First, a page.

Links to web standards related information, web sites, essays, resources, & tools
The World Wide Web Consortium (W3C) develops interoperable technologies (specifications, guidelines, software, and tools) to lead the Web to its full potential. W3C is a forum for information, commerce, communication, and collective understanding.
Devoted to adhering to W3C standards in Web page design.
The contents of this document include the Information Technology Accessibility standards to comply with the law passed by the Oklahoma Legislature and signed by the Governor of Oklahoma in 2004. The standards apply to all state agencies, as defined. As such, they apply equally to all state employees, contractors or any entity that deals with the State of Oklahoma. The Office of State Finance will communicate the standards to all state agencies. In turn, all agencies are required to review the Policy and make all staff members aware of their responsibility.
In 1998, Congress amended the Rehabilitation Act to require Federal agencies to make their electronic and information technology accessible to people with disabilities. Inaccessible technology interferes with an individual’s ability to obtain and use information quickly and easily. Section 508 was enacted to eliminate barriers in information technology, to make available new opportunities for people with disabilities, and to encourage development of technologies that will help achieve these goals.
These guidelines explain how to make Web content accessible to people with disabilities. The guidelines are intended for all Web content developers (page authors and site designers) and for developers of authoring tools. The primary goal of these guidelines is to promote accessibility. However, following them will also make Web content more available to all users…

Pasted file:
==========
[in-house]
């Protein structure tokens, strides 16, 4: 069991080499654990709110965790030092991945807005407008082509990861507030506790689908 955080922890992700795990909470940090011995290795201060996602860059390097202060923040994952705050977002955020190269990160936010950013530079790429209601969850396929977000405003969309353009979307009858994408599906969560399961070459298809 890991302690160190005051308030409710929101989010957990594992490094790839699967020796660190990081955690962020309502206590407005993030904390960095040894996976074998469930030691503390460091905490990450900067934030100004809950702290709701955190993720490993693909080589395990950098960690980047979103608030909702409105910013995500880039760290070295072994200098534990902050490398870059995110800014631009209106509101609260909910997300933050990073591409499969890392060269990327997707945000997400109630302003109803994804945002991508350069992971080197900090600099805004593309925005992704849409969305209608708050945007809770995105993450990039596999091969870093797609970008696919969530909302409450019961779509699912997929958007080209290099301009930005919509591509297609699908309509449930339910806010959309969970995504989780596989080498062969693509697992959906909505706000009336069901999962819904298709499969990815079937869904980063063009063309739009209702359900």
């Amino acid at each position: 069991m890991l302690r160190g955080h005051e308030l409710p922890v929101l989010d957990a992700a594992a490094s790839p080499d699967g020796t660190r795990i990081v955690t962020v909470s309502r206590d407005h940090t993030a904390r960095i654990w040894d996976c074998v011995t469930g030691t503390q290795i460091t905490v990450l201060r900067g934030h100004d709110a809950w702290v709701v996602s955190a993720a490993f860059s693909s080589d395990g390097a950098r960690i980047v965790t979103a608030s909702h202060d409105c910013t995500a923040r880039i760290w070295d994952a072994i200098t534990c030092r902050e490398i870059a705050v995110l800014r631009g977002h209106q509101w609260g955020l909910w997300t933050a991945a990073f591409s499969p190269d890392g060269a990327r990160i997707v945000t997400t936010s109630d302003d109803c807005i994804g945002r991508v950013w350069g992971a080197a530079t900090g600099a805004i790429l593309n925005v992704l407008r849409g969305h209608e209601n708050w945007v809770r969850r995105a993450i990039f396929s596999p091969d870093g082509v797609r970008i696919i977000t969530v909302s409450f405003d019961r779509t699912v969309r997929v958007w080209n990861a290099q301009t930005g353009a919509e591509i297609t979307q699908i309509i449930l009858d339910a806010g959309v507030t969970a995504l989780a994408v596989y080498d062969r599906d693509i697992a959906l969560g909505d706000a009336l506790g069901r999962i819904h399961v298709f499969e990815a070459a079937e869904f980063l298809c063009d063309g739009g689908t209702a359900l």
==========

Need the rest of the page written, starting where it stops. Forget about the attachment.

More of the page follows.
Designing With Web Standards by Jeffrey Zeldman
“Designing With Web Standards is for every web professional who wants to reach more users on more browsers, platforms, and devices – including wireless and hand-held devices – with less work, less maintenance, and at lower cost. It’s for designers, developers, site owners and managers who seek to end the costly spiral of obsolescence, where each new browser or Internet device means a whole new coding cycle and another line item on the budget. Few organizations today can afford the merry-go-round of coding and re-coding that has characterized web development until now.”
A web standards checklist by Max Design Australia
The term web standards can mean different things to different people. For some, it is ‘table–free sites’, for others it is ‘using valid code’. However, web standards are much broader than that. A site built to web standards should adhere to standards (HTML, XHTML, XML, CSS, XSL and XSLT, DOM, MathML, SVG etc…) and pursue best practices (valid code, accessible code, semantically correct code, user–friendly URLs etc…).
Developing With Web Standards by Roger Johansson
This document explains how and why using web standards will let you build websites in a way that saves time and money for the developer and provides a better experience for the visitor. Also discussed are other methods, guidelines and best practices that will help produce high-quality websites that are accessible to as many as possible.
Web Standards Solutions by Dan Cederholm
“I wrote a book. It’s filled with standards–compliant solutions intended to give web designers and developers ammunition – to make the best choices with markup and style.”
Section 508 Compliance
“The HiSoftware Cynthia Says is a web content accessibility validation solution, it is designed to identify errors in your content related to Section 508 standards and/or the WCAG guidelines.”
“This is the W3C Markup Validation Service, a free service that checks Web documents in formats like HTML and XHTML for conformance to W3C Recommendations and other standards.”
“…a free service that checks Cascading Style Sheets (CSS) in (X)HTML documents or standalone for conformance to W3C recommendations.”